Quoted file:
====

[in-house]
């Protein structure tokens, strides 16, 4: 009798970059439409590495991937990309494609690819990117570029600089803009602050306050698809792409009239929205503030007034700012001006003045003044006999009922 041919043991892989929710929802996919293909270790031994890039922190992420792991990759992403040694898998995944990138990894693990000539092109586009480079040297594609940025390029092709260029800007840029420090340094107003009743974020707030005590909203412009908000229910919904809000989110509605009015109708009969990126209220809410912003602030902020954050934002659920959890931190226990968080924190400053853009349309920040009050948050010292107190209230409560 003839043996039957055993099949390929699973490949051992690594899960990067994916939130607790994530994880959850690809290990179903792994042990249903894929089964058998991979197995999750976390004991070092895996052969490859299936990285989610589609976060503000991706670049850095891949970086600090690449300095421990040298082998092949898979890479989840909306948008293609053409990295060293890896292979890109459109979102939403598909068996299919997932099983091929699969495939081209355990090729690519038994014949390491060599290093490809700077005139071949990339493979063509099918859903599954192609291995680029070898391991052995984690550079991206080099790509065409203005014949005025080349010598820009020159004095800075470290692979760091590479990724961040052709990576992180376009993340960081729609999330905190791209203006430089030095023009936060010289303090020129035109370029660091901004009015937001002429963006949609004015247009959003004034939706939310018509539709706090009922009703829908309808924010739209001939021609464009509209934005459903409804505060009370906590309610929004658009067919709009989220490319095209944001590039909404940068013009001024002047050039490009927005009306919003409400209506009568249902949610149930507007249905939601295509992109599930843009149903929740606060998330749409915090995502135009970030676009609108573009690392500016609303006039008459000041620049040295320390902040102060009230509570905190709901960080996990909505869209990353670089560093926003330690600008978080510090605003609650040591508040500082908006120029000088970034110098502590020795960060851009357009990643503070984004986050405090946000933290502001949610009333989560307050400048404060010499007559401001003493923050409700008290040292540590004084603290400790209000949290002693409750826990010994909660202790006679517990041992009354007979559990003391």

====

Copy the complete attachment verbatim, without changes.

[in-house]
């Protein structure tokens, strides 16, 4: 009798970059439409590495991937990309494609690819990117570029600089803009602050306050698809792409009239929205503030007034700012001006003045003044006999009922 041919043991892989929710929802996919293909270790031994890039922190992420792991990759992403040694898998995944990138990894693990000539092109586009480079040297594609940025390029092709260029800007840029420090340094107003009743974020707030005590909203412009908000229910919904809000989110509605009015109708009969990126209220809410912003602030902020954050934002659920959890931190226990968080924190400053853009349309920040009050948050010292107190209230409560 003839043996039957055993099949390929699973490949051992690594899960990067994916939130607790994530994880959850690809290990179903792994042990249903894929089964058998991979197995999750976390004991070092895996052969490859299936990285989610589609976060503000991706670049850095891949970086600090690449300095421990040298082998092949898979890479989840909306948008293609053409990295060293890896292979890109459109979102939403598909068996299919997932099983091929699969495939081209355990090729690519038994014949390491060599290093490809700077005139071949990339493979063509099918859903599954192609291995680029070898391991052995984690550079991206080099790509065409203005014949005025080349010598820009020159004095800075470290692979760091590479990724961040052709990576992180376009993340960081729609999330905190791209203006430089030095023009936060010289303090020129035109370029660091901004009015937001002429963006949609004015247009959003004034939706939310018509539709706090009922009703829908309808924010739209001939021609464009509209934005459903409804505060009370906590309610929004658009067919709009989220490319095209944001590039909404940068013009001024002047050039490009927005009306919003409400209506009568249902949610149930507007249905939601295509992109599930843009149903929740606060998330749409915090995502135009970030676009609108573009690392500016609303006039008459000041620049040295320390902040102060009230509570905190709901960080996990909505869209990353670089560093926003330690600008978080510090605003609650040591508040500082908006120029000088970034110098502590020795960060851009357009990643503070984004986050405090946000933290502001949610009333989560307050400048404060010499007559401001003493923050409700008290040292540590004084603290400790209000949290002693409750826990010994909660202790006679517990041992009354007979559990003391």